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TBR attorney accepts new post as adviser to APSU president

8/27/2002
August 28, 2002

A new, Cabinet-level position has been filled through a system transfer from the Tennessee Board of Regents to Austin Peay.

Richard E. Jackson will serve as senior adviser to the president for diversity, affirmative action and legal affairs. He comes to the University from the TBR, where he served more than a year as the University's primary attorney in the Office of the General Counsel.

Jackson will work part time for APSU and part time for TBR until his position there is filled. At that time, he will assume full-time duties at the University.

Jackson's APSU responsibilities include oversight of affirmative action procedures, retention of African American faculty and staff and other special projects or initiatives. He will report directly to Dr. Sherry Hoppe.

In a restructuring plan for APSU's affirmative action efforts, it became apparent to Hoppe that it would be beneficial to the University to have an attorney on staff. While writing the job description for the new position, she recalled the TBR provision allowing transfer within the system without advertising.

She made the transfer proposal to TBR Chancellor Charles Manning and then to Jackson. Jackson visited APSU Aug. 14 to meet with all faculty and staff. The feedback Hoppe received after his visit was “overwhelmingly” positive.

A Nashville native, Jackson graduated from Maplewood High School in 1968 as valedictorian, the first African American to achieve this distinction in Nashville's newly desegregated public high schools.

Because of his academic achievements, he received a full Rockefeller Foundation Scholarship to Vanderbilt University, where he earned a bachelor's degree in political science. At Vanderbilt, he was active in the Student Government Association and was a charter member and president of Vanderbilt's first black Greek letter organization.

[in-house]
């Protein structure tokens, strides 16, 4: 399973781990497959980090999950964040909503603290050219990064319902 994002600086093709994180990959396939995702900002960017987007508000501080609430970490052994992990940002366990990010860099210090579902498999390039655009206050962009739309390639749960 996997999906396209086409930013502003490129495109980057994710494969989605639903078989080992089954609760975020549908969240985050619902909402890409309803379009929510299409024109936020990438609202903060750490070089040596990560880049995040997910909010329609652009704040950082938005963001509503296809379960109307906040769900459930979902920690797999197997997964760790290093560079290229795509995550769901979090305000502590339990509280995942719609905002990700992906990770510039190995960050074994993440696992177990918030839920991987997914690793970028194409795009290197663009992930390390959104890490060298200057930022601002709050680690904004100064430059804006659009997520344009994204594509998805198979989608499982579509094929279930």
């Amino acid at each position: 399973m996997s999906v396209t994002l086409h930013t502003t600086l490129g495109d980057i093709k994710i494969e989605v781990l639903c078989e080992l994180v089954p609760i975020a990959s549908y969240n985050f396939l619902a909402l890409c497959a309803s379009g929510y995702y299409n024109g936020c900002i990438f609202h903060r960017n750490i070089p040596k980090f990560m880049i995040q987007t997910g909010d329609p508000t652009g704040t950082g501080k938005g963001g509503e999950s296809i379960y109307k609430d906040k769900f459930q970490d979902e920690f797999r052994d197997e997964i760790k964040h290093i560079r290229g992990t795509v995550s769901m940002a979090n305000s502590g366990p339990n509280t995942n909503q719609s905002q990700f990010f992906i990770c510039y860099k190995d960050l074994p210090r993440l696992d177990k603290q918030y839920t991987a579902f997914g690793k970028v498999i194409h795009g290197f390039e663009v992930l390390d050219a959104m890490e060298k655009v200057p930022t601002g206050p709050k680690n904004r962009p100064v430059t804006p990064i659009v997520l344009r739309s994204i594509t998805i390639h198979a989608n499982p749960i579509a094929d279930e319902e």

With a Council on Legal Education Opportunity Scholarship, Jackson attended and graduated from the University of Cincinnati's Aft School of Law, earning a jurisprudence doctorate in 1975. In law school, he was the associate chief justice of the university court and the principal spokesperson for the Black American Law Students Association. He also served as graduate assistant to the equal opportunity and resources development director.

During 1975-77, he was managing attorney for the North Nashville office of Legal Services of Nashville. In addition to developing a comprehensive campaign to inform residents of their legal rights, he volunteered on such governing boards as the Council of Community Services, 18th Avenue Family Center, Nashville Urban League, Leadership Nashville, Tennessee Black Leadership Roundtable and Metropolitan Social Services.

In 1977, Jackson entered private practice as a partner in the law firm of Manson, Jackson & Associates, Nashville, while also teaching part time at Tennessee State University, Fisk University and the University of Tennessee School of Social Work.

Jackson was appointed general counsel of Meharry Medical College in 1988 by then-president, Dr. David Satcher (now the U.S. Surgeon General). As Meharry's vice president for policy management and legal affairs, Jackson headed the college's legal affairs, risk management, internal audit, government relations, board relations and policy management.

In February 2001, Jackson accepted a position with TBR. In that capacity he has been responsible for the legal affairs of APSU and several other TBR institutions.

Hoppe said, “Richard worked with a number of Austin Peay staff and faculty over the past year or so. He has developed a reputation for being knowledgeable, fair and objective. We are pleased he agreed to fill this key position at Austin Peay, and I look forward to working closely with him as my adviser on affirmative action and legal issues.”

Jackson is the father of a teen-age son, Justin.